In past years, winners of the annual Kirk Slam Dolphin Tournament have brought in hauls of 100 pounds or more in dolphinfish, known commonly as mahi-mahi.
On Saturday and Sunday, however, the big fish were not biting as much as in years past.
The winning boat, About Time, caught two eligible dolphinfish – they have to be more than 15 pounds to count for the tournament – that weighed a combined 47.8 pounds. The About Time team won $5,000 for scoring the biggest overall haul.
Happy Days caught one 33.9-pound dolphinfish, winning $2,000 for the second-biggest haul and $1,000 for the biggest catch.
Only one boat, Bloodline, caught a weighable dolphinfish on Sunday, the second day of the tournament.
“I guess we had a plan from morning on what we were going to do,” Bloodline crewmember Roger Wood said as to why his team caught Sunday’s biggest dolphinfish. “We went around the island yesterday and figured out that most of the fish were at South Sound.”
The anglers gave different reasons for why this was one of the slower years in the tournament’s history, now in its eighth year.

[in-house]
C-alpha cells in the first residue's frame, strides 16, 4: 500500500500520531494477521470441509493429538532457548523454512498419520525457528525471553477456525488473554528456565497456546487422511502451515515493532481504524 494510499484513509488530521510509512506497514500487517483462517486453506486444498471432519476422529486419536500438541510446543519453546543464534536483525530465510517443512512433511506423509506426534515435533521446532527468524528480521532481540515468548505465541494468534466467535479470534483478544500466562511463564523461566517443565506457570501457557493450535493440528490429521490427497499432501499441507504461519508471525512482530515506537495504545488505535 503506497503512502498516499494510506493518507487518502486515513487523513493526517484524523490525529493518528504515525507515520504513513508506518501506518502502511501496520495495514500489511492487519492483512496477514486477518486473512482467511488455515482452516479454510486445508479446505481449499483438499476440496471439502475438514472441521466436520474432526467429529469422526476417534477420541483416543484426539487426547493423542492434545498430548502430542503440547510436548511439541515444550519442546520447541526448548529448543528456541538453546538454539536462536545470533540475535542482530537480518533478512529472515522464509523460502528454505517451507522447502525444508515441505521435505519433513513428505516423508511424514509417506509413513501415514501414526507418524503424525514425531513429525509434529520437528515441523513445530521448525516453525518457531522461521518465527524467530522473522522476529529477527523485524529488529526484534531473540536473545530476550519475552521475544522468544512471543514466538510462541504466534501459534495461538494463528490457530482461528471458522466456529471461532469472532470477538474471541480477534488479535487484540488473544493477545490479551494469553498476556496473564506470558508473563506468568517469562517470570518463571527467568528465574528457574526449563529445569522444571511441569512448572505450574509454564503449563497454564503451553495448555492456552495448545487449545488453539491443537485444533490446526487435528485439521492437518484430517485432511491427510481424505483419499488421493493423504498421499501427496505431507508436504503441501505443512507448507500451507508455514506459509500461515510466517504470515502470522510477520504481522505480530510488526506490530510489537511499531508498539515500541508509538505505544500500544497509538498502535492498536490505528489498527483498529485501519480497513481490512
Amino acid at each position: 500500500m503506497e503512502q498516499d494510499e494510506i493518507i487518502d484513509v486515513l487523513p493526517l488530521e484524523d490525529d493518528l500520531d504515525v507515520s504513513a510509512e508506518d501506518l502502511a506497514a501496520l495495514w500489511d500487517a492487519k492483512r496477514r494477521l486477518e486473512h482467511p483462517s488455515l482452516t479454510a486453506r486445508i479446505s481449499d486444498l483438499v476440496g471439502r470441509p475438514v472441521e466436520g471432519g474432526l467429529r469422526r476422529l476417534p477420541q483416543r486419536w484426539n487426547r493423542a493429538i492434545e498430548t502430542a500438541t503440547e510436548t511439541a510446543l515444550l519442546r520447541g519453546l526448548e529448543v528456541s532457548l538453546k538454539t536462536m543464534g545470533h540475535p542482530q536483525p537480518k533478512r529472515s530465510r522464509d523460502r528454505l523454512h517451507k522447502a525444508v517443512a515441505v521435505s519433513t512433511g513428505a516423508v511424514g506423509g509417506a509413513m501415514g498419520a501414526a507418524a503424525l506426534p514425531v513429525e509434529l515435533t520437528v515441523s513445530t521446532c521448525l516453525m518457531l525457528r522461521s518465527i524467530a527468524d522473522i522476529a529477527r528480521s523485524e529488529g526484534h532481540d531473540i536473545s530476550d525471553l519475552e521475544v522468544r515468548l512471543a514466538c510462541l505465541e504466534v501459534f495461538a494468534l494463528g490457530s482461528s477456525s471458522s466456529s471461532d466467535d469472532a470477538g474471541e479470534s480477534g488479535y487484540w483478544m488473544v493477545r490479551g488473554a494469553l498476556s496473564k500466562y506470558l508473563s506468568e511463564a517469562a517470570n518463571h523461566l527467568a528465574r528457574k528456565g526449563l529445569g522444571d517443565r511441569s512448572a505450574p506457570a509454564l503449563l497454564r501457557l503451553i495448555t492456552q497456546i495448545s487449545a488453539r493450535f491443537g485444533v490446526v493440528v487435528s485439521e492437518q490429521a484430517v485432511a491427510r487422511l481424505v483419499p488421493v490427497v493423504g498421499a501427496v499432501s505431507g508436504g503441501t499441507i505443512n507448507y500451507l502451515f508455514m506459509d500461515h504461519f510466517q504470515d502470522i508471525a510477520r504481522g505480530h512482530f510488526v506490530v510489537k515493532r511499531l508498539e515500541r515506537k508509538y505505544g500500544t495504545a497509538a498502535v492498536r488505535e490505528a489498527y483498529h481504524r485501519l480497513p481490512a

Some thought that the bigger fish may have already passed through Grand Cayman’s waters.
“There’s a lot of big fish, but maybe it’s the timing of the tournament,” guessed Mr. Wood. “Maybe the big ones came through already.”
Others think the slow tournament may have had something to do with the currents.
“Normally around this time of the year, the currents come in from the northeast and head west, but this year it’s going to the east,” said About Time captain Leon Dilbert. “So the bigger mahi, instead of coming in, they head out.”
“Other than that, the only excuse I have is that the fish weren’t biting,” added one of the tournament’s organizers, Len Layman.
While there were not many big dolphins caught, Mr. Dilbert’s crew did haul in a 60.9-pound tuna, which he said he will give to Kirk Market.
Down the Hatch crewmember Ron Hatch also said his team caught and released a 6.5-foot whitetip shark, winning a cash prize of $1,000 for putting a satellite tag on it to further the Guy Harvey Foundation’s research.
Additionally, the tournament’s 33 competitors tagged dozens of smaller dolphinfish, also assisting with the Guy Harvey Foundation’s work.
“It’s important to measure mahi-mahi fish stocks, considering how much we eat them,” said conservationist Jessica Harvey. “Also, they grow very fast and live about four years, so they’re really interesting to study.”
The tournament’s awards ceremony was scheduled to take place Monday night at the George Town Yacht Club.